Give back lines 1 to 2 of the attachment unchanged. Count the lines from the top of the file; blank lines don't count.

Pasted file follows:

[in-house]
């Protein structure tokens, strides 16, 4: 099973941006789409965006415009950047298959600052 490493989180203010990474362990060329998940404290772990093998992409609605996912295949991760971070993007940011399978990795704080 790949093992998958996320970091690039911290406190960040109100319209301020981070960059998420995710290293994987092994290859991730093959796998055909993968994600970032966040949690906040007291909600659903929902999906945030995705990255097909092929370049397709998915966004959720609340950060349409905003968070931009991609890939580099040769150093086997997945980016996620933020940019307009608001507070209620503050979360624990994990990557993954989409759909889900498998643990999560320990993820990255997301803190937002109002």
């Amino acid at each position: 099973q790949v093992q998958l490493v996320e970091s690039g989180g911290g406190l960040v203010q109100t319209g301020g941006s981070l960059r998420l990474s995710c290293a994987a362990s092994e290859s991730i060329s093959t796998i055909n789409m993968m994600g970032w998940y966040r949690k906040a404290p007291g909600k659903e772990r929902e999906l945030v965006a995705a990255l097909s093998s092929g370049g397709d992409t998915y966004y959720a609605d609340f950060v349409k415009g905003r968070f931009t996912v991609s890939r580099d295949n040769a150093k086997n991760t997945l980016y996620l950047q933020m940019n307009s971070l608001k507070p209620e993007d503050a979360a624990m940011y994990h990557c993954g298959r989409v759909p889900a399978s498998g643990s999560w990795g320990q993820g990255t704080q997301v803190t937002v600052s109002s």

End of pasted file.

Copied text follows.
[in-house]
């Protein structure tokens, strides 16, 4: 099973941006789409965006415009950047298959600052 490493989180203010990474362990060329998940404290772990093998992409609605996912295949991760971070993007940011399978990795704080 790949093992998958996320970091690039911290406190960040109100319209301020981070960059998420995710290293994987092994290859991730093959796998055909993968994600970032966040949690906040007291909600659903929902999906945030995705990255097909092929370049397709998915966004959720609340950060349409905003968070931009991609890939580099040769150093086997997945980016996620933020940019307009608001507070209620503050979360624990994990990557993954989409759909889900498998643990999560320990993820990255997301803190937002109002």